Bryan and I both looked longingly at the frozen lake that had come before us again. We both wanted to walk across it but with no assurances of safety, we decided to stick to the path. Here, the path winds itself around the lake about twenty feet above its shore.

Bryan saw something he deemed worthy of investigation and bounded down the hillside repossessed by a mountain goat. I decided to join him on the frozen shore, promptly slipped and fell all the way down to land at the feet of my brother cackling. The bastard.

Here, you can see the swath of my fall:


- The ice there is unsafe. DO Not walk on it!

(Part 2 to come tomorrow, Video Post)

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8 Comments:

Blogger LVCI said...

Again may I remind you these were not "lookouts". They were pavilions before vandels burned them down.

The lower one had a fountain in it (which you can see in the picture) overlooking the two very large water filled sink holes.

Here's a video that shows those from an old video I took in 1989 with my very 1st video camera.

This same lower area here had two stone structures for grilling along with picnic benches.

January 11, 2010 at 8:29 AM  
Blogger LVCI said...

Oh.. I also wanted to note, standing on the ice not too...

The thing is fed by underground water runoff (springs). Whereas those waters are well above freezing there are numerous parts (hidden by the light snow dusting) that are less then 4" thick.

Call it just luck that nothing happened

January 11, 2010 at 8:47 AM  
Blogger Andrew Kleiner said...

Thanks for the info LVCI, and yes as I acknowledged in the post, walking on the ice is a poor idea.

January 11, 2010 at 9:43 AM  
Blogger michael molovinsky said...

andrew, sorry for going off topic, BUT; you may have seen the editorial today by a bikeclub member referring to critics who want to see the city decline by not supporting their plan for additional PAVED paths. you have mentioned several times that you would be opposed if the paths were paved. the literature says that they are too be PAVED, weitzel plan's for cedar park show additional paths which are PAVED, he has already PAVED the area around the mirror ponds. your blog has documented many existing features in the parks that should be the priority for the park system. some, such as the pavilions on south mountain, or the boat landing, have been neglected so long people don't even know what they were. i hope you come to realize that connecting broken parks doesn't fix them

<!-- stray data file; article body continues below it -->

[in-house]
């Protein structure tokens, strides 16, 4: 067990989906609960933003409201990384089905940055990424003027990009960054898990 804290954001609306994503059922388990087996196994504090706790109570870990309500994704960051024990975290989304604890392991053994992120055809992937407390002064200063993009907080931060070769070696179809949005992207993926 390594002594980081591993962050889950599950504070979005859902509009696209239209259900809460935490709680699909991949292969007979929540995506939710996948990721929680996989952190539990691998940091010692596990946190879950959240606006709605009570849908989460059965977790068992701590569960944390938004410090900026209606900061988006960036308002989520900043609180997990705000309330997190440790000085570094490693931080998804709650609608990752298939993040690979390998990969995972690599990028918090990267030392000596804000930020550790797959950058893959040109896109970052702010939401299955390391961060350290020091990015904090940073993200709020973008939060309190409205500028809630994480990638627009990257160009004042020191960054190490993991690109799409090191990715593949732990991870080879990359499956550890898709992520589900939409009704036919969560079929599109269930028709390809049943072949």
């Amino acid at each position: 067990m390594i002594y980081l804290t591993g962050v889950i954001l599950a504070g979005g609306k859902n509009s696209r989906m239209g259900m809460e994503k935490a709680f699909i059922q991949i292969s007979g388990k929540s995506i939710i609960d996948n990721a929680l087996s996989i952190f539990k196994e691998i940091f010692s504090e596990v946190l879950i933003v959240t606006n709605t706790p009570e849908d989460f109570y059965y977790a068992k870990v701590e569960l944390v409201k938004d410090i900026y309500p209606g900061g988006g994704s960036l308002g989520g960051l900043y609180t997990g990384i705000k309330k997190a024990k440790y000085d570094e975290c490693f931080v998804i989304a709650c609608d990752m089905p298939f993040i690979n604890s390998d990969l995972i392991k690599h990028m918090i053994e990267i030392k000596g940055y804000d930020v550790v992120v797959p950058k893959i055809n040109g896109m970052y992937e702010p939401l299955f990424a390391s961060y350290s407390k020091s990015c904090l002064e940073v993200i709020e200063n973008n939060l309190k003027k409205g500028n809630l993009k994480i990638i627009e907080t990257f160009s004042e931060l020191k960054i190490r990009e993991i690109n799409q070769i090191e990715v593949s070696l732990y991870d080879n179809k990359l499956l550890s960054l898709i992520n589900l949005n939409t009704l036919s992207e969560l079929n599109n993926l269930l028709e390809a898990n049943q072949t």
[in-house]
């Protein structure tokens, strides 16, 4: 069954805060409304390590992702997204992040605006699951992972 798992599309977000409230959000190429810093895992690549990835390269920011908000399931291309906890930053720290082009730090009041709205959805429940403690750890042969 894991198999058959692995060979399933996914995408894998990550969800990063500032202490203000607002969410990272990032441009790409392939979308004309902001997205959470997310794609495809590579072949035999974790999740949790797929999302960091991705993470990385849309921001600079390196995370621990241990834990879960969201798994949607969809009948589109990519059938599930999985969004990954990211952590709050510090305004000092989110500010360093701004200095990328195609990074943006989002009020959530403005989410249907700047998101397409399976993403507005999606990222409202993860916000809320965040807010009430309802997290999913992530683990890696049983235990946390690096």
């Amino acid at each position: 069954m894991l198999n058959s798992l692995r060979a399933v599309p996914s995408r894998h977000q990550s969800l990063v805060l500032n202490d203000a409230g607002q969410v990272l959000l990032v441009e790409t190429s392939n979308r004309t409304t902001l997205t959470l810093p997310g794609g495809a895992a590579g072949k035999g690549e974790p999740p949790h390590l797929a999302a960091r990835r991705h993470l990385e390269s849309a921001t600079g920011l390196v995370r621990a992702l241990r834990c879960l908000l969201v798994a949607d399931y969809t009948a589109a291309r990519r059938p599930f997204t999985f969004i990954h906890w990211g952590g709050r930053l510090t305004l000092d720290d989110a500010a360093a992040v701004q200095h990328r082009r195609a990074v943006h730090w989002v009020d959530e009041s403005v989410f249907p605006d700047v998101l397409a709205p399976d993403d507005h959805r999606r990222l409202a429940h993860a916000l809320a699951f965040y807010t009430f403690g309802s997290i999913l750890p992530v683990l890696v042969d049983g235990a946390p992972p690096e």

January 11, 2010 at 10:32 AM  
Blogger Andrew Kleiner said...

Micheal,

I hope you haven't inferred somewhere on Remember that I believe paved paths are going to remove invasive species in Trout Creek Parkway or reestablish the stream banks in Jordan Park.

Of course the paths shouldn't be paved paths, and I won't support that. Whatever Greg Weitzel does at Cedar Beach is unrelated to the discussion that will take place on Wed. night. Im hoping to hear the right things.

We'll see.

January 11, 2010 at 10:36 AM  
Anonymous Anonymous said...

Andrew, please help save the parks from paved trails. Please.

January 11, 2010 at 3:45 PM  
Anonymous Anonymous said...

Using numbers 1-5 or whatever the amount, 1-3, etc. please state the exact reasons why paving is a really bad idea for the parks.
thank you Mr. Kleiner

January 12, 2010 at 12:16 AM  
Anonymous Anonymous said...

I'm with you annon. 12:16. Pave it all, what the hell!

January 12, 2010 at 8:07 PM